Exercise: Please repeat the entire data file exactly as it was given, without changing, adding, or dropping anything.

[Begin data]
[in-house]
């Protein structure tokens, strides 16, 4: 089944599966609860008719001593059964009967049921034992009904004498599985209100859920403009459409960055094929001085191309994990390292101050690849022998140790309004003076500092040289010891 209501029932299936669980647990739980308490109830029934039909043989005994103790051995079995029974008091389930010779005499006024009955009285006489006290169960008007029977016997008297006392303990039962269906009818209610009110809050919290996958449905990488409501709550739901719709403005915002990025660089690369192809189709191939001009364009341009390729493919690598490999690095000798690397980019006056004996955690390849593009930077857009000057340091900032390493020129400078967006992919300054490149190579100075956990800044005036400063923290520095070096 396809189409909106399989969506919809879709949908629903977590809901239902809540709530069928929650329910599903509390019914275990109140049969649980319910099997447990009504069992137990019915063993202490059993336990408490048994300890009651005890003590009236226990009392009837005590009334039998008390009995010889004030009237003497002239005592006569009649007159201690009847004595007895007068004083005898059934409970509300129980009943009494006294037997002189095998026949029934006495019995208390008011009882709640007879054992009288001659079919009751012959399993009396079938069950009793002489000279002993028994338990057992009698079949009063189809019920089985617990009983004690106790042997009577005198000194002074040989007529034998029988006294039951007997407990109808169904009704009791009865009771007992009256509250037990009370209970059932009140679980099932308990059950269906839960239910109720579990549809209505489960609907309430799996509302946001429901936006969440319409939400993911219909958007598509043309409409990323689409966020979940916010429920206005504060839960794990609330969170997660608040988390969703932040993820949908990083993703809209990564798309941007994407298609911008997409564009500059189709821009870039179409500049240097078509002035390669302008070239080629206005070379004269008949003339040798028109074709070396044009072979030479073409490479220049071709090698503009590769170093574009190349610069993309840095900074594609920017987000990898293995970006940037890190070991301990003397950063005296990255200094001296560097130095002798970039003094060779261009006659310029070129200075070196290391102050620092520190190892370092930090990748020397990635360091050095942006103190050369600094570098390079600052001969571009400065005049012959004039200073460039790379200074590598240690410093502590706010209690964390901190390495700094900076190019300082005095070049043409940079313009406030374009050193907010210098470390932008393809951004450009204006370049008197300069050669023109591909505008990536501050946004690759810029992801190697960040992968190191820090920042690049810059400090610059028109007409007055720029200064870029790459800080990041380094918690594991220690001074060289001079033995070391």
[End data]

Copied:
[in-house]
């Protein structure tokens, strides 16, 4: 089944599966609860008719001593059964009967049921034992009904004498599985209100859920403009459409960055094929001085191309994990390292101050690849022998140790309004003076500092040289010891 209501029932299936669980647990739980308490109830029934039909043989005994103790051995079995029974008091389930010779005499006024009955009285006489006290169960008007029977016997008297006392303990039962269906009818209610009110809050919290996958449905990488409501709550739901719709403005915002990025660089690369192809189709191939001009364009341009390729493919690598490999690095000798690397980019006056004996955690390849593009930077857009000057340091900032390493020129400078967006992919300054490149190579100075956990800044005036400063923290520095070096 396809189409909106399989969506919809879709949908629903977590809901239902809540709530069928929650329910599903509390019914275990109140049969649980319910099997447990009504069992137990019915063993202490059993336990408490048994300890009651005890003590009236226990009392009837005590009334039998008390009995010889004030009237003497002239005592006569009649007159201690009847004595007895007068004083005898059934409970509300129980009943009494006294037997002189095998026949029934006495019995208390008011009882709640007879054992009288001659079919009751012959399993009396079938069950009793002489000279002993028994338990057992009698079949009063189809019920089985617990009983004690106790042997009577005198000194002074040989007529034998029988006294039951007997407990109808169904009704009791009865009771007992009256509250037990009370209970059932009140679980099932308990059950269906839960239910109720579990549809209505489960609907309430799996509302946001429901936006969440319409939400993911219909958007598509043309409409990323689409966020979940916010429920206005504060839960794990609330969170997660608040988390969703932040993820949908990083993703809209990564798309941007994407298609911008997409564009500059189709821009870039179409500049240097078509002035390669302008070239080629206005070379004269008949003339040798028109074709070396044009072979030479073409490479220049071709090698503009590769170093574009190349610069993309840095900074594609920017987000990898293995970006940037890190070991301990003397950063005296990255200094001296560097130095002798970039003094060779261009006659310029070129200075070196290391102050620092520190190892370092930090990748020397990635360091050095942006103190050369600094570098390079600052001969571009400065005049012959004039200073460039790379200074590598240690410093502590706010209690964390901190390495700094900076190019300082005095070049043409940079313009406030374009050193907010210098470390932008393809951004450009204006370049008197300069050669023109591909505008990536501050946004690759810029992801190697960040992968190191820090920042690049810059400090610059028109007409007055720029200064870029790459800080990041380094918690594991220690001074060289001079033995070391």